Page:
As for Boston, what has spearheaded this rejuvenation? To me, it’s a combination of several factors: 1) Rondo is now a Top 5 point guard, so it’s the Big 4 instead of the Big 3, and at least two are showing up every night, 2) Garnett’s knee looks a lot better, 3) they’re playing arguably the best defense in the league, and 4) someone on the bench — Tony Allen, Rasheed Wallace or Glen Davis — seems to show up every game with an unexpected 8-15 points.

The Celtics are also made up of consummate professionals, so even though they have their ring, they’re going out every night and laying it on the line.

With the way both teams are playing, there’s a good chance we’re going to see a matchup of the last two Finals winners (Lakers, Celtics) and a rematch of the 2008 Finals.

Photo from fOTOGLIF

Vince Carter hits 86-foot shot, sitting down [video]

I don’t know about you, but if I were shooting a career low 40.4% from the field, these are NOT the kinds of shots I’d be practicing. Anyway, here it is…

Shaq’s idea to revamp the dunk contest

“As his manager, I will only allow ‘Bron to do the dunk contest if Vince Carter comes back out. If Kobe comes back out and if another big name comes back out. If we could get a big prize and have half of the money go to the people of Haiti and the other half to the winner. The guys that are in it, no disrespect to them, but there won’t really be any competition for LeBron. I want to see Kobe. I want to see Vince and I will allow my client to enter. I’m saying it now. So tweet it. Facebook it. E-mail it and hopefully it gets out. Vince, we’re calling you out. Kobe, we’re calling you out. We’re calling everybody out. If those guys step up in the dunk contest, then I will allow my client to step up.”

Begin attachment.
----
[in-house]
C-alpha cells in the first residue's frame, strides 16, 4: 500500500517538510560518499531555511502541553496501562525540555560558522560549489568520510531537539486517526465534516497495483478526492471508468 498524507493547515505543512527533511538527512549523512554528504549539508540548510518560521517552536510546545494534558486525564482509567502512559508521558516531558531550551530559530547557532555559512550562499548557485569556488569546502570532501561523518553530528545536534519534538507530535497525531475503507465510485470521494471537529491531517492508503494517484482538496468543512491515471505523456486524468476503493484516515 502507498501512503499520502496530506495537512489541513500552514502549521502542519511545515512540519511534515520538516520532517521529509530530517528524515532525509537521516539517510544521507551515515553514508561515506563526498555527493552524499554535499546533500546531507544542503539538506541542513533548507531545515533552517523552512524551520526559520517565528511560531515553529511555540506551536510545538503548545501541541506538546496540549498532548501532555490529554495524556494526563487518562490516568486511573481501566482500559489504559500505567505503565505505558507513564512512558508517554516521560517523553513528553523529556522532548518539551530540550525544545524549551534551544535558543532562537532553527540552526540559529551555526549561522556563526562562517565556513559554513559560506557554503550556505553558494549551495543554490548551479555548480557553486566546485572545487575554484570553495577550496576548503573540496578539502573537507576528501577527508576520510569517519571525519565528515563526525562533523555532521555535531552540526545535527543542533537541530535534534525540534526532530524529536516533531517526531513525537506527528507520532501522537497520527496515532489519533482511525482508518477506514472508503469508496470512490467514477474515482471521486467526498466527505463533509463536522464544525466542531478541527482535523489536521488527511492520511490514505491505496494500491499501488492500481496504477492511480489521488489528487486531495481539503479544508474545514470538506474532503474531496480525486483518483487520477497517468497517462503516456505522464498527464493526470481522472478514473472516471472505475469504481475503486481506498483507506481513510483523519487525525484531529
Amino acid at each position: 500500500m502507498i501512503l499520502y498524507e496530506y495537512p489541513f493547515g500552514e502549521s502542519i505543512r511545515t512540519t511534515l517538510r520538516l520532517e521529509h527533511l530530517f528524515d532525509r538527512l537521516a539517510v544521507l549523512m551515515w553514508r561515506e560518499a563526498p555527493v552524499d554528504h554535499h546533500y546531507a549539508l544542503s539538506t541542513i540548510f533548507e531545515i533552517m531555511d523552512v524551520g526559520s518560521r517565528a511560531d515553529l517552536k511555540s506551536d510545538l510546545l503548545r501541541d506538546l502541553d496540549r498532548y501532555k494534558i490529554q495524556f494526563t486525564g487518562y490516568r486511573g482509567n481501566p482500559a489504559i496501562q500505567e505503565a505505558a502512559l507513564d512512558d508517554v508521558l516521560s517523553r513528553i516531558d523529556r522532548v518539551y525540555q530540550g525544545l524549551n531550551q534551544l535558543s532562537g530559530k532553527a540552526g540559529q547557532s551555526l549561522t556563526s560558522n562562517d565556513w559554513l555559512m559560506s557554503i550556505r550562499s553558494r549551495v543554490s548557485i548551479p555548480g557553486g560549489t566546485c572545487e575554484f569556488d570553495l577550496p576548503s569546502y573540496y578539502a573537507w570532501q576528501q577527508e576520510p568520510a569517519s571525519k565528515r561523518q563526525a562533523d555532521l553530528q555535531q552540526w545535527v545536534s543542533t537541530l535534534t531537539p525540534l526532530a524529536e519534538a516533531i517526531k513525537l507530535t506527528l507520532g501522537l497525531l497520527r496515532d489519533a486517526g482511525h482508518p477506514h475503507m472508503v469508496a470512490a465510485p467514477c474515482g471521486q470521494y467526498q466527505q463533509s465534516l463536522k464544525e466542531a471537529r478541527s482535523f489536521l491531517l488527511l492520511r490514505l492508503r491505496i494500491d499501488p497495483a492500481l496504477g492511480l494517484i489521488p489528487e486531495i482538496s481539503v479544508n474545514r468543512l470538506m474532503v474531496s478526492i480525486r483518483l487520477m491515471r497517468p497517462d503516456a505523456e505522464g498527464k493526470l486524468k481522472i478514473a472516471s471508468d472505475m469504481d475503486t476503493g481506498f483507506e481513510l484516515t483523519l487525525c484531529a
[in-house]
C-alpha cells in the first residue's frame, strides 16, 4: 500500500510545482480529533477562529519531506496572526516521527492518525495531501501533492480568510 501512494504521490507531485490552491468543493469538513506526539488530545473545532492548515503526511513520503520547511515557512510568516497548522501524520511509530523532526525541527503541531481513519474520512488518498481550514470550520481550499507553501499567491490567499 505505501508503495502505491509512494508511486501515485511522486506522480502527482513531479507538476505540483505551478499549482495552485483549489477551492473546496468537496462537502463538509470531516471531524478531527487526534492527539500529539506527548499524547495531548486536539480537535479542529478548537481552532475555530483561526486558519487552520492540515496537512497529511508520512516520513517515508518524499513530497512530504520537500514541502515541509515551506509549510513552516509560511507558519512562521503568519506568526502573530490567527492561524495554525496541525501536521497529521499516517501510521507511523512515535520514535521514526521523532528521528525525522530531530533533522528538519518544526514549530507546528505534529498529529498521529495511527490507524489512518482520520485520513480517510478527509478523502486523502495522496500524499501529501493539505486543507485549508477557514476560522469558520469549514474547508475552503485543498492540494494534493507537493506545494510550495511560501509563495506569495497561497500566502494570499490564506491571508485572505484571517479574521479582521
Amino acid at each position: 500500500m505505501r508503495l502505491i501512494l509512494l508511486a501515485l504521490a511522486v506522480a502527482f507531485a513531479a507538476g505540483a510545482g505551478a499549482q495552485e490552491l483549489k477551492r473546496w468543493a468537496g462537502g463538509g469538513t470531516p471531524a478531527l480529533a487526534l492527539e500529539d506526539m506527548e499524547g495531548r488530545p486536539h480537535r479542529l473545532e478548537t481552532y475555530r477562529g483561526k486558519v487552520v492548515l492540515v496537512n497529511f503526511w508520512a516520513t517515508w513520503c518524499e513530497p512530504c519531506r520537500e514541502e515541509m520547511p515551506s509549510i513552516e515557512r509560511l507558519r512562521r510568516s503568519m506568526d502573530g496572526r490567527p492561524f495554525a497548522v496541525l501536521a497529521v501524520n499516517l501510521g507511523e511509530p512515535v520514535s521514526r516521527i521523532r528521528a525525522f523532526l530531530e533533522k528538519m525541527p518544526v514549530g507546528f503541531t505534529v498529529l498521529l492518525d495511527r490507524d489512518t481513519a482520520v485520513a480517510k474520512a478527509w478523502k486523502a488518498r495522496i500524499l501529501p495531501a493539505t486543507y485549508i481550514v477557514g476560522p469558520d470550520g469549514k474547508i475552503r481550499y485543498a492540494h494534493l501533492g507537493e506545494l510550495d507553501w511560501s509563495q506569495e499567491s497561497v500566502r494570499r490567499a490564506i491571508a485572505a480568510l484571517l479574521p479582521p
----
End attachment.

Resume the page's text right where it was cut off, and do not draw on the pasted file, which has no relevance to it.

Shaquille O’Neal (via the AP and ESPN)

The Top 10 Head Scratchers of the 2009 NBA Offseason

The NBA offseason is by no means over, but the lion’s share is behind us, so it’s a good time to take a look back at a few of the…um…let’s say “questionable” decisions of the summer. Here are my Top 10, in no particular order. Feel free to add to the list if I missed something.

1. Trevor Ariza plays spiteful hardball…and loses.
Let’s get this straight — the Lakers offered Ariza the same deal he was getting on the open market, and he refused since the Lakers could have offered more, but didn’t? Um, okay. David Lee (the agent, not the Knicks forward) says that Ariza wanted to go somewhere where he’d be “appreciated.” Lee overestimated the market for his client, and the Lakers quickly moved on to acquire Ron Artest. Now instead of playing for the world champs, Ariza is stuck in Houston on a team that faces a very uncertain future. Lee now says that Ariza turned down a deal worth $9 million more, but still picked Houston. It sounds to me like he’s just trying to save face.

2. Grizzlies acquire Zach Randolph.
Once the Clippers traded for Randolph (and his toxic contract) last season, I thought the bar for NBA general managers had hit a new low thanks to Mike Dunleavy and his wily ways. But Dunleavy proved that he wasn’t the dumbest GM in the league when he convinced the Memphis Grizzlies to take on the final two years Randolph’s contract at the tune of $33.3 million. Remember that $25 million or so of cap space that the Grizzlies were going to have next summer? Yeah, that’s down to about $8 million with this brilliant move. Just when it looked like Chris Wallace was going to rehab his image after the Pau Gasol trade — Marc Gasol panning out, trading for O.J. Mayo — he goes and does this. Sigh.